Quality of infrastructure is key factor for 9 in 10 firms when investing
The majority of businesses (62%) are concerned with the pace of progress on the delivery of infrastructure projects, and over half (53%) believe they won’t see necessary upgrades in the next five years, according to the 2015 CBI/AECOM Infrastructure Survey.
With 94% of the 722 firms surveyed saying the quality of infrastructure is a key deciding factor in planning their investments, there is clear consensus on the need to speed up the delivery of projects crucial to the British economy in this Parliament, and to reverse decades of underinvestment and policy change.
Momentum has been building in the last five years. Business has been encouraged by the Government’s moves, such as the creation of the National Infrastructure Commission and the use of Government guarantees to boost investment. Indeed, now, twice as many firms (43% of all businesses and 49% of infrastructure providers) see UK infrastructure improving instead of deteriorating (23%). Devolution has also been greeted with optimism, with 61% of firms believing it will improve delivery of local infrastructure, rising to 73% among English companies.
There are £411 billion worth of infrastructure upgrades, fundamental to the UK’s future, which need to be delivered. These include a new runway in the South East (important to 91% of firms), upgrades to the rail network (45% of firms want spending increased), and investment in a diverse, secure energy mix (vital to 97% of firms).
For these projects to be delivered this parliament, Britain’s largest business group and the global infrastructure services firm, AECOM, want to see the Government tackle the thorny issues, and create a business environment primed to support delivery from conception to completion.
John Cridland, CBI Director-General, said:
“The arteries of modern Britain are working overtime. Whether it’s our creaking railways, clogged roads, and crowded runways, or our digital links and the energy to power them struggling to keep up, businesses now want the Government to deliver the large scale upgrades that it has made ambitious strides towards. The quality of infrastructure is a key factor in firms’ investment decisions, so businesses, communities and the whole country simply can’t afford the cost of inaction.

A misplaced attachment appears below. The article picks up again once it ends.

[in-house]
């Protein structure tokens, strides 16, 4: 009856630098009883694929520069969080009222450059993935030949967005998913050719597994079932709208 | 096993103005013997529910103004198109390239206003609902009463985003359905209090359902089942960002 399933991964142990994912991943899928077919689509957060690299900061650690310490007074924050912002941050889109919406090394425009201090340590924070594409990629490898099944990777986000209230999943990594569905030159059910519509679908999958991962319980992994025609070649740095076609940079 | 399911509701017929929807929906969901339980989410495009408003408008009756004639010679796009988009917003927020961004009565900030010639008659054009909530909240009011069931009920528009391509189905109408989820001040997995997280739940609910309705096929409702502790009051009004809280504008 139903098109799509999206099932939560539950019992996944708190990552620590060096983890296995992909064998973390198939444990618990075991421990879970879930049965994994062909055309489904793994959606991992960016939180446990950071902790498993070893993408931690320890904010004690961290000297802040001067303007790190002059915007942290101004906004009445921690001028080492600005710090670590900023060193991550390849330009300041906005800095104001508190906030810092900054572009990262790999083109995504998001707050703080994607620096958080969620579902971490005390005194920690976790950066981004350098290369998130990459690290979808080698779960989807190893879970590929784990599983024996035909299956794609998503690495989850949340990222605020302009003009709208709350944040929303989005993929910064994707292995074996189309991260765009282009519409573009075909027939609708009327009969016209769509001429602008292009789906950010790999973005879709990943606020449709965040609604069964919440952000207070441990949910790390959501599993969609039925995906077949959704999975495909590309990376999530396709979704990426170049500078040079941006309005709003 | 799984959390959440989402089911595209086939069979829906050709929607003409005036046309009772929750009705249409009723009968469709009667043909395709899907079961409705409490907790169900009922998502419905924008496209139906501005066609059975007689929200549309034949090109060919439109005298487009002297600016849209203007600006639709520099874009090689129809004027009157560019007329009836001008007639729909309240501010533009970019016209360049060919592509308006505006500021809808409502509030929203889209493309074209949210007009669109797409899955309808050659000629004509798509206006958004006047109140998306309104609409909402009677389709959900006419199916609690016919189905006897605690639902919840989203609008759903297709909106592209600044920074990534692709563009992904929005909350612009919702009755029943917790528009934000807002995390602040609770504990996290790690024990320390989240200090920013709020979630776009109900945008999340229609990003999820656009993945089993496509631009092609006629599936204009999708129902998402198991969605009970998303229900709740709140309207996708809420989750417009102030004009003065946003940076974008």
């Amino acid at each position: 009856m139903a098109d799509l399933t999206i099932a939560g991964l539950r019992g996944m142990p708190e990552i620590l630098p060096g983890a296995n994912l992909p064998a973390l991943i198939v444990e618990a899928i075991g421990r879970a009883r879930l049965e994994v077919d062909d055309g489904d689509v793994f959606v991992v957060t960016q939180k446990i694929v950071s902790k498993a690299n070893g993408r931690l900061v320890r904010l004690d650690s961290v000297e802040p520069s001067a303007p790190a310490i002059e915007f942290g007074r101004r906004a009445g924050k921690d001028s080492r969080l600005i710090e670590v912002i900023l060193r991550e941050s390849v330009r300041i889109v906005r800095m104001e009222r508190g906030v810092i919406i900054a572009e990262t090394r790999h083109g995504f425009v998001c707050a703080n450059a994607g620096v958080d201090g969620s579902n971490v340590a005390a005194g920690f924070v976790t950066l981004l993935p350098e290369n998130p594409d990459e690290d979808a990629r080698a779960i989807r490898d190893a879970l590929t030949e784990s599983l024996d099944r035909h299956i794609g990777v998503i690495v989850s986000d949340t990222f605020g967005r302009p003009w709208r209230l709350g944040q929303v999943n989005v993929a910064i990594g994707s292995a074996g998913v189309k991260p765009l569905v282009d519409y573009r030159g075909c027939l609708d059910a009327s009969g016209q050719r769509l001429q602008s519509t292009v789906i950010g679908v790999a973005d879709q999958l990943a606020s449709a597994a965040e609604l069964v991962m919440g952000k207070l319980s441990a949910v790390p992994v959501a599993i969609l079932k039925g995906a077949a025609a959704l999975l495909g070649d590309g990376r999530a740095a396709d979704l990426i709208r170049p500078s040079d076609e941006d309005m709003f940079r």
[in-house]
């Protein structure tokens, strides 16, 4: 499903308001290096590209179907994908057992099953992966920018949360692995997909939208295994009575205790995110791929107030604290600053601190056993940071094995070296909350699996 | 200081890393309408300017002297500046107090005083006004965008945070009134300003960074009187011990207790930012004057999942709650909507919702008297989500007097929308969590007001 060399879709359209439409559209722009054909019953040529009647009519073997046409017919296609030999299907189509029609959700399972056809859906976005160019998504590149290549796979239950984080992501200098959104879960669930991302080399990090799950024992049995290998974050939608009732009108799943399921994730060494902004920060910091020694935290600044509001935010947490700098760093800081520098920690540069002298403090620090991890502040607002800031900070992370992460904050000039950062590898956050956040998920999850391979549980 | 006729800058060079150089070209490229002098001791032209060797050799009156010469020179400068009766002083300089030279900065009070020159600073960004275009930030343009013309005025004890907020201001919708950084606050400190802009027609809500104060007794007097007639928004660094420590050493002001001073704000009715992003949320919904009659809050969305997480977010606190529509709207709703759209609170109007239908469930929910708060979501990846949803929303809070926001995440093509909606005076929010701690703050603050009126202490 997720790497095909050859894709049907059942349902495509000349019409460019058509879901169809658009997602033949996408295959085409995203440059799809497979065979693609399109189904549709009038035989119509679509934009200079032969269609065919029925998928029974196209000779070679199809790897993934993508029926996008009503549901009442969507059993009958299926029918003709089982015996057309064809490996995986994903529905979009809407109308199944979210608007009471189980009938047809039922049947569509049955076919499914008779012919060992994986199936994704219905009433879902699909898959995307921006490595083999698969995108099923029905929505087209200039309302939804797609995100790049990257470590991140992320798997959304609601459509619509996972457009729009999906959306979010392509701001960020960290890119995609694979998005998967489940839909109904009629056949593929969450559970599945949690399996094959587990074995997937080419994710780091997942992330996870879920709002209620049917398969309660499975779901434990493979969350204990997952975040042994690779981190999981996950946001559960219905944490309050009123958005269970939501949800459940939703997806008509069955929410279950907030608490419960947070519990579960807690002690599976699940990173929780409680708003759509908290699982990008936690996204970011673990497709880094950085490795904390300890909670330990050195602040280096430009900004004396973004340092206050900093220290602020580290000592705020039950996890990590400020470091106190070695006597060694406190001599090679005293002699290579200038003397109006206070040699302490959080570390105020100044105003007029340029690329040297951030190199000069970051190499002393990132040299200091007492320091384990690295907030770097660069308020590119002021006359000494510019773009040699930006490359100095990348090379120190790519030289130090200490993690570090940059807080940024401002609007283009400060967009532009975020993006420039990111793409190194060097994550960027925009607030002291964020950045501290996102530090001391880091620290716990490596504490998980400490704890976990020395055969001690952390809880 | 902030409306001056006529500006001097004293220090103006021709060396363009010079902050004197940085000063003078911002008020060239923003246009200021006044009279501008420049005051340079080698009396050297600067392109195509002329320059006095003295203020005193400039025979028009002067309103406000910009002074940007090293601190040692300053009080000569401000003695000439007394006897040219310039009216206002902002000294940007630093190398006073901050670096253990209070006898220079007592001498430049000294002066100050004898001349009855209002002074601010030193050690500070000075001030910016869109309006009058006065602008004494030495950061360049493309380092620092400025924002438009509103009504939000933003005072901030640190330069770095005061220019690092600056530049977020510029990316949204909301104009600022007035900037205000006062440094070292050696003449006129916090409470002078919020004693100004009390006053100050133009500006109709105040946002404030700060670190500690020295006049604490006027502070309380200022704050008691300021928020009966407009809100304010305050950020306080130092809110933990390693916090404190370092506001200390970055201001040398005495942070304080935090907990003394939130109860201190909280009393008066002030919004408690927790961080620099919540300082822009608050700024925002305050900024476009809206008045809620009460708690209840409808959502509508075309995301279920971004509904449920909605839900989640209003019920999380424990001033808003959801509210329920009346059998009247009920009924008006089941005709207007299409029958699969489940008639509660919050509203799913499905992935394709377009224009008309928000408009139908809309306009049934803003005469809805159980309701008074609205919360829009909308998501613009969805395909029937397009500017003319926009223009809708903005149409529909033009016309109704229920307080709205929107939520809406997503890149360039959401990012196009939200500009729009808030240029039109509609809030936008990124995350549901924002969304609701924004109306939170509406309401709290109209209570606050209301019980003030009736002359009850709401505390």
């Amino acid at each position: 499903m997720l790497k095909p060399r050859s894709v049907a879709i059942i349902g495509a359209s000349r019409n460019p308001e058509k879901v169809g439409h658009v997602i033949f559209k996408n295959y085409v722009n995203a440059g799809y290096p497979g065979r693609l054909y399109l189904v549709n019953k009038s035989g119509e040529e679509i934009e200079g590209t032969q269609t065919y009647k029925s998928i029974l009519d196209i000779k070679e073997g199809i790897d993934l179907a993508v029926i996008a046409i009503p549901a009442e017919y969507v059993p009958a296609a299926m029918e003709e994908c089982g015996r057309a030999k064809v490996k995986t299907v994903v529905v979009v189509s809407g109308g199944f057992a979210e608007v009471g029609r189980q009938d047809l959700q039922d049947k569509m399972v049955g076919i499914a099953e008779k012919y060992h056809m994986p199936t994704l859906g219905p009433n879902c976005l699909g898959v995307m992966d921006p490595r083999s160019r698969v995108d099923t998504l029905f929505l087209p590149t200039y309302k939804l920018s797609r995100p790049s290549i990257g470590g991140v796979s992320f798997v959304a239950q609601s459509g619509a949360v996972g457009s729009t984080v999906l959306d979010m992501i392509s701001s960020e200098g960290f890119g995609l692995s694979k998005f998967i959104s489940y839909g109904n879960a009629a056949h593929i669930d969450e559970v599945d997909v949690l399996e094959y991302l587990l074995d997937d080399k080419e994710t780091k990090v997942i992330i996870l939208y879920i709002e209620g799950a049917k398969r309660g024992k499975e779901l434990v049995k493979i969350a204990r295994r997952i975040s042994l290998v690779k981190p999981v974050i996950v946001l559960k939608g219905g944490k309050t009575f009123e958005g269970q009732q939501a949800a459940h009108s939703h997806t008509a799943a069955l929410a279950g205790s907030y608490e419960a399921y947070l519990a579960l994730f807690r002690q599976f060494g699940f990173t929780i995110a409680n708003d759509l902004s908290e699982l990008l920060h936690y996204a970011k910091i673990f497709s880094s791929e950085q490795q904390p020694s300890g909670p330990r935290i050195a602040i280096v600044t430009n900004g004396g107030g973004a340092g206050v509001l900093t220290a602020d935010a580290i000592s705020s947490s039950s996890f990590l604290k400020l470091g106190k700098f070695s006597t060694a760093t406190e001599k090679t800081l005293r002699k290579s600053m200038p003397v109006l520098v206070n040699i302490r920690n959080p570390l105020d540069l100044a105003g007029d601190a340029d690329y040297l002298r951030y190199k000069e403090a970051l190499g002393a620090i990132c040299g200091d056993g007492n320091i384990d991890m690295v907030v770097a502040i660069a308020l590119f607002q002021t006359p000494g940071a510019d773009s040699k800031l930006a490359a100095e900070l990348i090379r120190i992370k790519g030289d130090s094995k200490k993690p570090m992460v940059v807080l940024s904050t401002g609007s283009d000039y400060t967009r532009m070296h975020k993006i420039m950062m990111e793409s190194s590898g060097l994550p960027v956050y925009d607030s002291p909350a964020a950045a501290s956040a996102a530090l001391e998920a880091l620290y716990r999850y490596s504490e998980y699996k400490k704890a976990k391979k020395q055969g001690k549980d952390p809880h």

“Business and Government are on the same page on the need to invest in our infrastructure future, as we have seen with the creation of the National Infrastructure Commission. But that hasn’t stopped wrong turns being taken, like the reversal on Government support for renewable energy.
“Delivery of key projects – from where we build a new runway to how we power our industry and homes for the future – must be the crowning achievement of this Parliament. That doesn’t just mean taking the tough decisions for the long-term. It means better planning and having the right skills in place to ensure there is seamless continuity from when the green light is given for action to getting spades in the ground.”
Richard Robinson, Chief Executive – Civil Infrastructure, Europe, Middle East, India and Africa, at AECOM, said:
“Political procrastination over infrastructure threatens economic growth and jeopardises investment. When infrastructure decisions are deferred, business takes the hit. The challenge for Government is to build business confidence, fostering a financial and operational climate that accelerates delivery.
“Industry needs the Government to maintain a clear and consistent vision, and to have the courage to make politically charged decisions when they are in the long-term interests of the country. Delays and never-ending reviews of vital infrastructure stall progress and help nobody.
“Recent moves such as the creation of a National Infrastructure Commission and the mapping of expertise against the project pipeline through the National Infrastructure Plan for Skills are welcome initiatives. But more needs to be done to support the development of UK companies’ intellectual assets and to create an environment that encourages the development and export of organisational and technical skills. Only then will UK firms be better equipped to compete on the global stage.”